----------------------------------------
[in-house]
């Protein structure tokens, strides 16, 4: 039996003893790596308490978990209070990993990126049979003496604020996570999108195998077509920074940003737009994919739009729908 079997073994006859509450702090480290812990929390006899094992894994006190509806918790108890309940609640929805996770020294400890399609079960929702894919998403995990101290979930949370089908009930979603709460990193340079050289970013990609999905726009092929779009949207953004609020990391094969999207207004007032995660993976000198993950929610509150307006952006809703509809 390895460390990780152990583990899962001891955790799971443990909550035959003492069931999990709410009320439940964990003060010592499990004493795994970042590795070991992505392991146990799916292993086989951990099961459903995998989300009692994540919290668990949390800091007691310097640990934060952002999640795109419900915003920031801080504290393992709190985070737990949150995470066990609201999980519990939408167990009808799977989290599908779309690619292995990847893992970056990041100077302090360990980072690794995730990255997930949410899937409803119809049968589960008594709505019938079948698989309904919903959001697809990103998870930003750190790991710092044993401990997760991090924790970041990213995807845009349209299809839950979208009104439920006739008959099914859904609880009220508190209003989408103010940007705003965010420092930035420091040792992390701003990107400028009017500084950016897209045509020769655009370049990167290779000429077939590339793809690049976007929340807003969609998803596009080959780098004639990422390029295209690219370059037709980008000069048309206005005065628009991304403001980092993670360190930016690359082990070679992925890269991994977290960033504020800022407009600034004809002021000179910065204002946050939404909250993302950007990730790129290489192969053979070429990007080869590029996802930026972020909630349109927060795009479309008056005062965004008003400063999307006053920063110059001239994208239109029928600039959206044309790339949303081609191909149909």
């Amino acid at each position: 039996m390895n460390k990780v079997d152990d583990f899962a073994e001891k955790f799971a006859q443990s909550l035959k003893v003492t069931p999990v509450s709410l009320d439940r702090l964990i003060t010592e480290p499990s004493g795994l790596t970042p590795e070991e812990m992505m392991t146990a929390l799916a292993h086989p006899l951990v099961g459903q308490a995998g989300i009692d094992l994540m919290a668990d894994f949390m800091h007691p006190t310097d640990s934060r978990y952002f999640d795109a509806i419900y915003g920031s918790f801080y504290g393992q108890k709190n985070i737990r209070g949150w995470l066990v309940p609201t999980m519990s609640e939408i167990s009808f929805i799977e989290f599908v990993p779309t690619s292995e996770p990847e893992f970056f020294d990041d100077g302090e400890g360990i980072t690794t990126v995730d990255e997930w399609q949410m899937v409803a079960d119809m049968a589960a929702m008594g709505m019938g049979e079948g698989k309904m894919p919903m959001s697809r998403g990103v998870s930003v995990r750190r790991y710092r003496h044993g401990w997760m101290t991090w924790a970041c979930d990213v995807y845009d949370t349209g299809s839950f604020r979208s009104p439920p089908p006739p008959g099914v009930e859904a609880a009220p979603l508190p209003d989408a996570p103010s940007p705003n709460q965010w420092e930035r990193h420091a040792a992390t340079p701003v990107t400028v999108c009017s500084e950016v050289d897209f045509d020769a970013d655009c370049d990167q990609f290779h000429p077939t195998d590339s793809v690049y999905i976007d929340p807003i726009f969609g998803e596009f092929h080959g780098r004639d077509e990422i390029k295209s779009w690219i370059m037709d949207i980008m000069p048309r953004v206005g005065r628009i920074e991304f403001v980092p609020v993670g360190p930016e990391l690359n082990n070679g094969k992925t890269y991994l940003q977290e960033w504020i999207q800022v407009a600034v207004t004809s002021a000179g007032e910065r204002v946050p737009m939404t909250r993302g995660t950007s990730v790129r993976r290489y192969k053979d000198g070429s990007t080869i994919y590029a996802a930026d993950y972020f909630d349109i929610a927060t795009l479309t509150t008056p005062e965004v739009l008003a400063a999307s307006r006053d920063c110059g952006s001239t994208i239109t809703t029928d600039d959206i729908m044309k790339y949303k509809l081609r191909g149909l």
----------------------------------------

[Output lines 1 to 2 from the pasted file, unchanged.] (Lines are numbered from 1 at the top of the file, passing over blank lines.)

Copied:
[in-house]
């Protein structure tokens, strides 16, 4: 039996003893790596308490978990209070990993990126049979003496604020996570999108195998077509920074940003737009994919739009729908 079997073994006859509450702090480290812990929390006899094992894994006190509806918790108890309940609640929805996770020294400890399609079960929702894919998403995990101290979930949370089908009930979603709460990193340079050289970013990609999905726009092929779009949207953004609020990391094969999207207004007032995660993976000198993950929610509150307006952006809703509809 390895460390990780152990583990899962001891955790799971443990909550035959003492069931999990709410009320439940964990003060010592499990004493795994970042590795070991992505392991146990799916292993086989951990099961459903995998989300009692994540919290668990949390800091007691310097640990934060952002999640795109419900915003920031801080504290393992709190985070737990949150995470066990609201999980519990939408167990009808799977989290599908779309690619292995990847893992970056990041100077302090360990980072690794995730990255997930949410899937409803119809049968589960008594709505019938079948698989309904919903959001697809990103998870930003750190790991710092044993401990997760991090924790970041990213995807845009349209299809839950979208009104439920006739008959099914859904609880009220508190209003989408103010940007705003965010420092930035420091040792992390701003990107400028009017500084950016897209045509020769655009370049990167290779000429077939590339793809690049976007929340807003969609998803596009080959780098004639990422390029295209690219370059037709980008000069048309206005005065628009991304403001980092993670360190930016690359082990070679992925890269991994977290960033504020800022407009600034004809002021000179910065204002946050939404909250993302950007990730790129290489192969053979070429990007080869590029996802930026972020909630349109927060795009479309008056005062965004008003400063999307006053920063110059001239994208239109029928600039959206044309790339949303081609191909149909």